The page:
Kyrgyzstan, officially the Kyrgyz Republic and also known as Kirghizia, is a country in Central Asia. The second-smallest of the five Central Asian states, it occupied 0.9 percent of the Soviet Union. It is bordered by four countries; Kazakhstan to the north, Uzbekistan to the west and southwest, Tajikistan to the southwest and China to the east. Its capital and largest city is Bishkek.
Kyrgyzstan’s recorded history spans over 2,000 years, encompassing a variety of cultures and empires. Although geographically isolated by its highly mountainous terrain, which has helped preserve its ancient culture, Kyrgyzstan has been at the crossroads of several great civilizations as part of the Silk Road and other commercial and cultural routes. Though long inhabited by a succession of independent tribes and clans, Kyrgyzstan has periodically fallen under foreign domination. In between periods of self-government it was ruled by Göktürks, the Uyghur Empire, and the Khitan people, before being conquered by the Mongols in the 13th century; subsequently it regained independence but was invaded by Kalmyks, Manchus and Uzbeks. In 1876 it became part of the Russian Empire, remaining in the USSR as the Kirghiz Soviet Socialist Republic after the Russian Revolution. Following Mikhael Gorbachev’s democratic reforms in the USSR, in 1990 pro-independence candidate Askar Akayev was elected president of the SSR. On 31 August 1991, Kyrgyzstan declared independence from Moscow, and a democratic government was subsequently established. Kyrgyzstan attained sovereignty as a nation-state only after the breakup of the Soviet Union in 1991.
Since independence, the sovereign state has officially been a unitary parliamentary republic, although it continues to endure ethnic conflicts, revolts, economic troubles, transitional governments and political conflict. Kyrgyzstan is a member of the Commonwealth of Independent States, the Eurasian Economic Union, the Collective Security Treaty Organization, the Shanghai Cooperation Organisation, the Organisation of Islamic Cooperation, the Turkic Council, the Türksoy community and the United Nations.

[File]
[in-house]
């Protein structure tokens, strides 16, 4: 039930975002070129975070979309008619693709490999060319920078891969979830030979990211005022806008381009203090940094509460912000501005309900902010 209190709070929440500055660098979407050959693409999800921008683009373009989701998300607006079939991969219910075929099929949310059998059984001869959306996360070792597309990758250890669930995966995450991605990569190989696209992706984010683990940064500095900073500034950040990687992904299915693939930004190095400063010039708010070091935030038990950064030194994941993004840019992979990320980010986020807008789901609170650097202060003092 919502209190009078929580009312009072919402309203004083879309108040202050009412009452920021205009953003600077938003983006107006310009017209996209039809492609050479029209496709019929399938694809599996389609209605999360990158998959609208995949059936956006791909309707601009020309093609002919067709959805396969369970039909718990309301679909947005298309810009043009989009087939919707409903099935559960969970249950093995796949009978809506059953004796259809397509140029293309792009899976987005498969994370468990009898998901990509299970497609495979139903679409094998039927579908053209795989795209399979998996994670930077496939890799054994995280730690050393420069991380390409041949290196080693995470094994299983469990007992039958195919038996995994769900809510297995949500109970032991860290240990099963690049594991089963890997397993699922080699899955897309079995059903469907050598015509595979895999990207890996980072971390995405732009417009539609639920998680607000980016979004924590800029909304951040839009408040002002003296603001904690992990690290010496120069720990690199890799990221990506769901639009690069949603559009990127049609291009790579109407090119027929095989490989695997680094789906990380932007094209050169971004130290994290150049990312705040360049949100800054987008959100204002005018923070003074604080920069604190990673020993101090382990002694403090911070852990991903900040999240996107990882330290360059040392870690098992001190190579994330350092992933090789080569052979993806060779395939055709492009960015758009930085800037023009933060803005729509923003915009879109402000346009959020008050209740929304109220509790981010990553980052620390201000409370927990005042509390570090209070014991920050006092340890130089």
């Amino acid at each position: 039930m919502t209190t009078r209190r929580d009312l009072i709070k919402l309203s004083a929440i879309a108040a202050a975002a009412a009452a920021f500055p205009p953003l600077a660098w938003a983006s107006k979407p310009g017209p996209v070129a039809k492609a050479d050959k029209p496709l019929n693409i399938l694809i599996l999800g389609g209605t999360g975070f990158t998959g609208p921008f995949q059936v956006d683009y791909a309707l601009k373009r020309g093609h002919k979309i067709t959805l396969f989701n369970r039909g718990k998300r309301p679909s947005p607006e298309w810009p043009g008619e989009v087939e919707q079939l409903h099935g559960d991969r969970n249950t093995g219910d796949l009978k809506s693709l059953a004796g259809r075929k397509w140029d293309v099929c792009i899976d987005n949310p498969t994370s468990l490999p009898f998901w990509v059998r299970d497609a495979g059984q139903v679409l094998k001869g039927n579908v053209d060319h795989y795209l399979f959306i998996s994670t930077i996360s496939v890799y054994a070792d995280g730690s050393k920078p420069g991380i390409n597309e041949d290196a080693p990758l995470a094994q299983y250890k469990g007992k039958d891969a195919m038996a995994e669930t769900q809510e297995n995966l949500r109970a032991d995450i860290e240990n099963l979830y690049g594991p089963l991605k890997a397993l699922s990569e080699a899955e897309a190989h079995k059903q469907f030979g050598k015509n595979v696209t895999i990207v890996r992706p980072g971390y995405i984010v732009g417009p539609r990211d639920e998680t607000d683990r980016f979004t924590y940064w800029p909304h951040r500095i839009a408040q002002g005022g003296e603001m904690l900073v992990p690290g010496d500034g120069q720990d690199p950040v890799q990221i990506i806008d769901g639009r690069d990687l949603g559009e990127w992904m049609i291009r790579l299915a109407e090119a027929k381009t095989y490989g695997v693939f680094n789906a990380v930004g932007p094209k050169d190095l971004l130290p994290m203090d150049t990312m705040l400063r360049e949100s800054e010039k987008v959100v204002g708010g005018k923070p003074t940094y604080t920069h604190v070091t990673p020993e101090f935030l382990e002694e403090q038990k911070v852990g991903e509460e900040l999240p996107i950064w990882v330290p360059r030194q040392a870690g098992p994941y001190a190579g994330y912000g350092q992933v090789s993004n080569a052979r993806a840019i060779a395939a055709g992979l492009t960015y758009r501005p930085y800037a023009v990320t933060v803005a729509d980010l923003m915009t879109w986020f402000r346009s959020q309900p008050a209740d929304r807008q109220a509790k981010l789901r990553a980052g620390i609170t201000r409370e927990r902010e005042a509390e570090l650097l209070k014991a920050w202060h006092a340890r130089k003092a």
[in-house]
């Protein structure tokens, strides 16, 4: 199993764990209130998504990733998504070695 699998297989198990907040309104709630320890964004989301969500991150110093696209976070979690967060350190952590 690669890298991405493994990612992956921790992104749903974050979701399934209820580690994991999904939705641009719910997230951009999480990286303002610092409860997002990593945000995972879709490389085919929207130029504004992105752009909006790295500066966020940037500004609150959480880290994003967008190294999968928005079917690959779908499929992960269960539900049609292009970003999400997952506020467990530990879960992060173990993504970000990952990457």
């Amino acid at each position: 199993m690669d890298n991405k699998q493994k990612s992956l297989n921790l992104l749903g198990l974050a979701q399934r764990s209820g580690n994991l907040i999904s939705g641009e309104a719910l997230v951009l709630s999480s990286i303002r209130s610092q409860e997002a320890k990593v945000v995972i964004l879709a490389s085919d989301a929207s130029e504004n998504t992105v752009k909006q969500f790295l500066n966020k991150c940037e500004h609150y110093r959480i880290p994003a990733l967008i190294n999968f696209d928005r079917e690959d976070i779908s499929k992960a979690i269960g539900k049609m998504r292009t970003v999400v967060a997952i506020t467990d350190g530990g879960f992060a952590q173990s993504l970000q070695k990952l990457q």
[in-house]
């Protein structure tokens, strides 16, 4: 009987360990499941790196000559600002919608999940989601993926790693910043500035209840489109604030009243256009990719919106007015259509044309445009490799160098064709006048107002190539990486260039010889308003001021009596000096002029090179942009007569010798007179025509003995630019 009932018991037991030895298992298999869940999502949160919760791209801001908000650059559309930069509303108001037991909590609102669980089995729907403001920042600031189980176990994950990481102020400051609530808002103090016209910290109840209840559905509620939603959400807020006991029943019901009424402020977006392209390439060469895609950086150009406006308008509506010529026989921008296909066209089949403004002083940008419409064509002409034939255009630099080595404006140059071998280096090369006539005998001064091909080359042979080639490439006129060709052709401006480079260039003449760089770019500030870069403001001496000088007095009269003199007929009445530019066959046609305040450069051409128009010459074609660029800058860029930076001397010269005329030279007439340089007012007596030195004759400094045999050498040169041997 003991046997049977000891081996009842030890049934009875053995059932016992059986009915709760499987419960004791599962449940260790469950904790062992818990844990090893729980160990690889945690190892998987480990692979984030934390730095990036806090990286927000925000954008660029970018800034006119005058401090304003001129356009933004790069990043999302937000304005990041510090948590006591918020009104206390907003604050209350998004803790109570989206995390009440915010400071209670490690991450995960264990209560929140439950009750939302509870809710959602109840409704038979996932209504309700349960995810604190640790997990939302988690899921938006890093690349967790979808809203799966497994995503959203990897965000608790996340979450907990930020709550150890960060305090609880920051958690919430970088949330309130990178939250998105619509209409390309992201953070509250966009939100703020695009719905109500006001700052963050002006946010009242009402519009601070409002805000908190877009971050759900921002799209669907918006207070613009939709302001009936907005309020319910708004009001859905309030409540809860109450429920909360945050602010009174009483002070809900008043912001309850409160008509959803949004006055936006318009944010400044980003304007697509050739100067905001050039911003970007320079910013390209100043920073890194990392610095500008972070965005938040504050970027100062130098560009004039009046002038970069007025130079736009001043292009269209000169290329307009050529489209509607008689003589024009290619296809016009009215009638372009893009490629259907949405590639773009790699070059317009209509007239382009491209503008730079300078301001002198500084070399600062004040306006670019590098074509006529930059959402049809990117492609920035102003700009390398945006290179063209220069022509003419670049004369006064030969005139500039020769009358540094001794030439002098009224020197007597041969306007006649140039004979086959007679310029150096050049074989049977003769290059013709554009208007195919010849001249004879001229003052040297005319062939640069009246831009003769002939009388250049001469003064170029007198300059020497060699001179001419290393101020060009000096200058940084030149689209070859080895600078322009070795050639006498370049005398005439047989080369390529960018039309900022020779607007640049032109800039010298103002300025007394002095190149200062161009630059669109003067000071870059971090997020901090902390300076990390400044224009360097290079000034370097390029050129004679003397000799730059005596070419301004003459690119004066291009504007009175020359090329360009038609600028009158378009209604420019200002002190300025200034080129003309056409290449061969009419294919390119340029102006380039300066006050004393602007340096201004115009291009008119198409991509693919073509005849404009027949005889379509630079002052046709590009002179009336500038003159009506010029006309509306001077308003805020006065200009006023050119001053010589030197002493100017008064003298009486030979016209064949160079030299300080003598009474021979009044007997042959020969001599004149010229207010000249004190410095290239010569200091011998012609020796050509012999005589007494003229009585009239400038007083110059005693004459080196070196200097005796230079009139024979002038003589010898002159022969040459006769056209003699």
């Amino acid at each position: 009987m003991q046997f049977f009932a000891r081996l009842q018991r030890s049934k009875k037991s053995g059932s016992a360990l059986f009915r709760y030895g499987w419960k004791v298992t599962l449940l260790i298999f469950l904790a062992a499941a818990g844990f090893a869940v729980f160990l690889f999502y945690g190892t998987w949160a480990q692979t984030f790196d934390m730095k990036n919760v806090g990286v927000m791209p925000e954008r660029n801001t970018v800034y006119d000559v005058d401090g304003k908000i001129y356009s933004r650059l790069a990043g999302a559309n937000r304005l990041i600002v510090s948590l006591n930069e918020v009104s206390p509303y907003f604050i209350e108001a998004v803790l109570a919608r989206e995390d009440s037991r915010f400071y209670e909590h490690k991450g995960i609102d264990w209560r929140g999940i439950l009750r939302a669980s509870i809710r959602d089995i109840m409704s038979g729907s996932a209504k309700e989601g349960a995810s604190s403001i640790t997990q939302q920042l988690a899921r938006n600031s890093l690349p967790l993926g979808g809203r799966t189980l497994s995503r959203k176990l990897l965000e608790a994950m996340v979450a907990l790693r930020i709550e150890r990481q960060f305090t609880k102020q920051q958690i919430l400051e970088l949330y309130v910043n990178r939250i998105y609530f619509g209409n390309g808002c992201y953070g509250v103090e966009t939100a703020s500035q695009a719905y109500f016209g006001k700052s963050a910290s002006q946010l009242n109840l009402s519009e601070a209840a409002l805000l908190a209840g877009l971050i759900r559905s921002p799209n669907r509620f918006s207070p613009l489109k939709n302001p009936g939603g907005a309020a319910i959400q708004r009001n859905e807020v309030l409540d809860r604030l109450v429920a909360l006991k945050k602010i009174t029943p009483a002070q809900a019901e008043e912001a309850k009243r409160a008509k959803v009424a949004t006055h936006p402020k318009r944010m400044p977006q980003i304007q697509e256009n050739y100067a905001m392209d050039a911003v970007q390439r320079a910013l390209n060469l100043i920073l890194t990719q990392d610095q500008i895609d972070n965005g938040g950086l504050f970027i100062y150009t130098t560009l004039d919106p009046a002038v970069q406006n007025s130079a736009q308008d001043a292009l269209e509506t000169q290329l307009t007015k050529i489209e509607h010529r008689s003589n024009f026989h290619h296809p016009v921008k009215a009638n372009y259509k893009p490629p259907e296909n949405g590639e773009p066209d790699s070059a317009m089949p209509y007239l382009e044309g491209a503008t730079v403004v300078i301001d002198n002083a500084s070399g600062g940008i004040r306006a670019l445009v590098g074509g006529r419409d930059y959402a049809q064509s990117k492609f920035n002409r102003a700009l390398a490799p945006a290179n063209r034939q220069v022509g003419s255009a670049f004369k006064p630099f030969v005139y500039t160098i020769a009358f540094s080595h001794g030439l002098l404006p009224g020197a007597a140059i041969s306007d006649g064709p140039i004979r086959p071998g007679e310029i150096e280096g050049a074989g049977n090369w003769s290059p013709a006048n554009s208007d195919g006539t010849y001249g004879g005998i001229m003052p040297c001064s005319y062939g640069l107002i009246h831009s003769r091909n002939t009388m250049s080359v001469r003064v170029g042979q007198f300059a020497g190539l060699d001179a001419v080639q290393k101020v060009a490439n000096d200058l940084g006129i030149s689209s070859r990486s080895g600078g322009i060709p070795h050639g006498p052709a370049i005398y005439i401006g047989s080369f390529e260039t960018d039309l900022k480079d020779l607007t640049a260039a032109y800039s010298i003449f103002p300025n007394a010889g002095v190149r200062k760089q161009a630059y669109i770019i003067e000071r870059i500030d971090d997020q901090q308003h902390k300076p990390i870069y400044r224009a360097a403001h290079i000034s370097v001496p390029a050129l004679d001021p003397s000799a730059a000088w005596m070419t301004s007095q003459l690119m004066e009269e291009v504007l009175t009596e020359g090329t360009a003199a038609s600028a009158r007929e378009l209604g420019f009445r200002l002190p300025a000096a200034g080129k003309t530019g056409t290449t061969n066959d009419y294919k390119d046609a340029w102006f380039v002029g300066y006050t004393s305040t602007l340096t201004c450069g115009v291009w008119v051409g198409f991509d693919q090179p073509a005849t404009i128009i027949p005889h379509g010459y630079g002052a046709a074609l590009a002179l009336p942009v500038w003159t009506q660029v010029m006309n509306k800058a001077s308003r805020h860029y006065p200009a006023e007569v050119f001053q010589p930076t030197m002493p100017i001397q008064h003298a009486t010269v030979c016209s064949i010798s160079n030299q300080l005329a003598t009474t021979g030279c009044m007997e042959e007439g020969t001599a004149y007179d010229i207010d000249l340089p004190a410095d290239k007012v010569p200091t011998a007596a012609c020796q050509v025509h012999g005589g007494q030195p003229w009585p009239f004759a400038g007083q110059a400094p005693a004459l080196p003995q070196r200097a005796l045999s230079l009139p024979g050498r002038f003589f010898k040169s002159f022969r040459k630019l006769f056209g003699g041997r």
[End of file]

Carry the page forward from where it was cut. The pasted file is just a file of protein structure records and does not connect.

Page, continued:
Ethnic Kyrgyz make up the majority of the country’s six million people, followed by significant minorities of Uzbeks and Russians. Kyrgyz is closely related to other Turkic languages, although Russian remains widely spoken and is an official language, a legacy of a century of Russification. Ninety percent of the population are Muslims, with the majority being Sunni. In addition to its Turkic origins, Kyrgyz culture bears elements of Persian, Mongolian and Russian influence.
Scythians were early settlers in present-day Kyrgyzstan.
The Kyrgyz state reached its greatest expansion after defeating the Uyghur Khaganate in 840 AD. From the 10th century the Kyrgyz migrated as far as the Tian Shan range and maintained their dominance over this territory for about 200 years.
In the 12th century the Kyrgyz dominion had shrunk to the Altay Range and Sayan Mountains as a result of the Mongol expansion. With the rise of the Mongol Empire in the thirteenth century, the Kyrgyz migrated south. The Kyrgyz peacefully became a part of the Mongol Empire in 1207.